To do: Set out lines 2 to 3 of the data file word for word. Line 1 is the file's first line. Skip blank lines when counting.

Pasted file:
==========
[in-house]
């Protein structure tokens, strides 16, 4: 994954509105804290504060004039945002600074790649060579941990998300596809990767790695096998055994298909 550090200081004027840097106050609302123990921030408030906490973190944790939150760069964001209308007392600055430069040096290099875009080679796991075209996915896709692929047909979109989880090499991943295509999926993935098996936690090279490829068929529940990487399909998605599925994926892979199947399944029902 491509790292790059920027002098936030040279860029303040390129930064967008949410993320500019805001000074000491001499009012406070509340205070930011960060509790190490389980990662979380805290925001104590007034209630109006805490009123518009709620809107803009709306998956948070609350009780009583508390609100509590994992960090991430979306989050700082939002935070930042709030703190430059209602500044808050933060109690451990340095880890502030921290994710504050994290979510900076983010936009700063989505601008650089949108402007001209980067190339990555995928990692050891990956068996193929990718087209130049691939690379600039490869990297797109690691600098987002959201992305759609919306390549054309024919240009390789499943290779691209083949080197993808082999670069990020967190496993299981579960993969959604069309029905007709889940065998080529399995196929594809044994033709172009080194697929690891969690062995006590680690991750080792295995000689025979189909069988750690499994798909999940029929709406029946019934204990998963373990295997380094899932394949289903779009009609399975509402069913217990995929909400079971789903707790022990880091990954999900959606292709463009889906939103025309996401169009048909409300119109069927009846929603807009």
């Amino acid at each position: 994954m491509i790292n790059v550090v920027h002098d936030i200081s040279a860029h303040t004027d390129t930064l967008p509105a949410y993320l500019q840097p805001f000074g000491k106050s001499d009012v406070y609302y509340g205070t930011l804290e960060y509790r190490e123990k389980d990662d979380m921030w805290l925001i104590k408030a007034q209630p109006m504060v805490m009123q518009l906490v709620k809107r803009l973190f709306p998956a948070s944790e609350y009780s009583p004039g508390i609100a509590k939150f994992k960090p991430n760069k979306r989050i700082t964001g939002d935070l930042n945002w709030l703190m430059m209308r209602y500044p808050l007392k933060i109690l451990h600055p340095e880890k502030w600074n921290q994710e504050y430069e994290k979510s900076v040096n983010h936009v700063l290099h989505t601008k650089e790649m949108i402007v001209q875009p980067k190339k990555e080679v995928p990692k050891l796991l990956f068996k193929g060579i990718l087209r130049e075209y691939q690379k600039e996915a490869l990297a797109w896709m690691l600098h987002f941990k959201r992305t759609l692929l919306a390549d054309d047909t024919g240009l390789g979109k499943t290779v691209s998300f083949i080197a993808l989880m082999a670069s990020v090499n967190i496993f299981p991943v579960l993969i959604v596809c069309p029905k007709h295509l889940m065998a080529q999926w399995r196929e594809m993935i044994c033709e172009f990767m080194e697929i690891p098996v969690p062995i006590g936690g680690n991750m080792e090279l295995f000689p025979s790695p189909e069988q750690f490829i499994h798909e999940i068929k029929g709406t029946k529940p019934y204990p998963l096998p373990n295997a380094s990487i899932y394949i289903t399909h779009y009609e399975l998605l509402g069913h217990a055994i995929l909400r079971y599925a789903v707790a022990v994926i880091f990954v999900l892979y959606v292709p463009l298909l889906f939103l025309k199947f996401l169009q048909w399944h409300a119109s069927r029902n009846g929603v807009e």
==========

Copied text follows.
């Protein structure tokens, strides 16, 4: 994954509105804290504060004039945002600074790649060579941990998300596809990767790695096998055994298909 550090200081004027840097106050609302123990921030408030906490973190944790939150760069964001209308007392600055430069040096290099875009080679796991075209996915896709692929047909979109989880090499991943295509999926993935098996936690090279490829068929529940990487399909998605599925994926892979199947399944029902 491509790292790059920027002098936030040279860029303040390129930064967008949410993320500019805001000074000491001499009012406070509340205070930011960060509790190490389980990662979380805290925001104590007034209630109006805490009123518009709620809107803009709306998956948070609350009780009583508390609100509590994992960090991430979306989050700082939002935070930042709030703190430059209602500044808050933060109690451990340095880890502030921290994710504050994290979510900076983010936009700063989505601008650089949108402007001209980067190339990555995928990692050891990956068996193929990718087209130049691939690379600039490869990297797109690691600098987002959201992305759609919306390549054309024919240009390789499943290779691209083949080197993808082999670069990020967190496993299981579960993969959604069309029905007709889940065998080529399995196929594809044994033709172009080194697929690891969690062995006590680690991750080792295995000689025979189909069988750690499994798909999940029929709406029946019934204990998963373990295997380094899932394949289903779009009609399975509402069913217990995929909400079971789903707790022990880091990954999900959606292709463009889906939103025309996401169009048909409300119109069927009846929603807009």
């Amino acid at each position: 994954m491509i790292n790059v550090v920027h002098d936030i200081s040279a860029h303040t004027d390129t930064l967008p509105a949410y993320l500019q840097p805001f000074g000491k106050s001499d009012v406070y609302y509340g205070t930011l804290e960060y509790r190490e123990k389980d990662d979380m921030w805290l925001i104590k408030a007034q209630p109006m504060v805490m009123q518009l906490v709620k809107r803009l973190f709306p998956a948070s944790e609350y009780s009583p004039g508390i609100a509590k939150f994992k960090p991430n760069k979306r989050i700082t964001g939002d935070l930042n945002w709030l703190m430059m209308r209602y500044p808050l007392k933060i109690l451990h600055p340095e880890k502030w600074n921290q994710e504050y430069e994290k979510s900076v040096n983010h936009v700063l290099h989505t601008k650089e790649m949108i402007v001209q875009p980067k190339k990555e080679v995928p990692k050891l796991l990956f068996k193929g060579i990718l087209r130049e075209y691939q690379k600039e996915a490869l990297a797109w896709m690691l600098h987002f941990k959201r992305t759609l692929l919306a390549d054309d047909t024919g240009l390789g979109k499943t290779v691209s998300f083949i080197a993808l989880m082999a670069s990020v090499n967190i496993f299981p991943v579960l993969i959604v596809c069309p029905k007709h295509l889940m065998a080529q999926w399995r196929e594809m993935i044994c033709e172009f990767m080194e697929i690891p098996v969690p062995i006590g936690g680690n991750m080792e090279l295995f000689p025979s790695p189909e069988q750690f490829i499994h798909e999940i068929k029929g709406t029946k529940p019934y204990p998963l096998p373990n295997a380094s990487i899932y394949i289903t399909h779009y009609e399975l998605l509402g069913h217990a055994i995929l909400r079971y599925a789903v707790a022990v994926i880091f990954v999900l892979y959606v292709p463009l298909l889906f939103l025309k199947f996401l169009q048909w399944h409300a119109s069927r029902n009846g929603v807009e």